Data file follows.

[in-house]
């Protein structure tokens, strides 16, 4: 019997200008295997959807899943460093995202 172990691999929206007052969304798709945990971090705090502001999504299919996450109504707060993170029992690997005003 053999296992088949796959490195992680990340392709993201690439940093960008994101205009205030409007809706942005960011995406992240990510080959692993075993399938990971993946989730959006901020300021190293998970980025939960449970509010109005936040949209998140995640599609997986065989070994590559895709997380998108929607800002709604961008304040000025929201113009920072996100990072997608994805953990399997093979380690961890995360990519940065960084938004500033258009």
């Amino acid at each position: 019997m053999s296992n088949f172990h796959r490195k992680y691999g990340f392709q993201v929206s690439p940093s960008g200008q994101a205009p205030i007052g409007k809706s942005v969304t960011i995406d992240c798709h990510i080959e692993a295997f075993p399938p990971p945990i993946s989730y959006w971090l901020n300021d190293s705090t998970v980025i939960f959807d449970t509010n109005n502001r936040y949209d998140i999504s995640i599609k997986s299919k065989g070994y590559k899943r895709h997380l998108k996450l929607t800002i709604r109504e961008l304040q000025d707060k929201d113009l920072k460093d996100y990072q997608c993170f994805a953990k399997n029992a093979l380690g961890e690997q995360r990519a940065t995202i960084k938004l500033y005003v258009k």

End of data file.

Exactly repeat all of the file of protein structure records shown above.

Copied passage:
[in-house]
């Protein structure tokens, strides 16, 4: 019997200008295997959807899943460093995202 172990691999929206007052969304798709945990971090705090502001999504299919996450109504707060993170029992690997005003 053999296992088949796959490195992680990340392709993201690439940093960008994101205009205030409007809706942005960011995406992240990510080959692993075993399938990971993946989730959006901020300021190293998970980025939960449970509010109005936040949209998140995640599609997986065989070994590559895709997380998108929607800002709604961008304040000025929201113009920072996100990072997608994805953990399997093979380690961890995360990519940065960084938004500033258009």
């Amino acid at each position: 019997m053999s296992n088949f172990h796959r490195k992680y691999g990340f392709q993201v929206s690439p940093s960008g200008q994101a205009p205030i007052g409007k809706s942005v969304t960011i995406d992240c798709h990510i080959e692993a295997f075993p399938p990971p945990i993946s989730y959006w971090l901020n300021d190293s705090t998970v980025i939960f959807d449970t509010n109005n502001r936040y949209d998140i999504s995640i599609k997986s299919k065989g070994y590559k899943r895709h997380l998108k996450l929607t800002i709604r109504e961008l304040q000025d707060k929201d113009l920072k460093d996100y990072q997608c993170f994805a953990k399997n029992a093979l380690g961890e690997q995360r990519a940065t995202i960084k938004l500033y005003v258009k």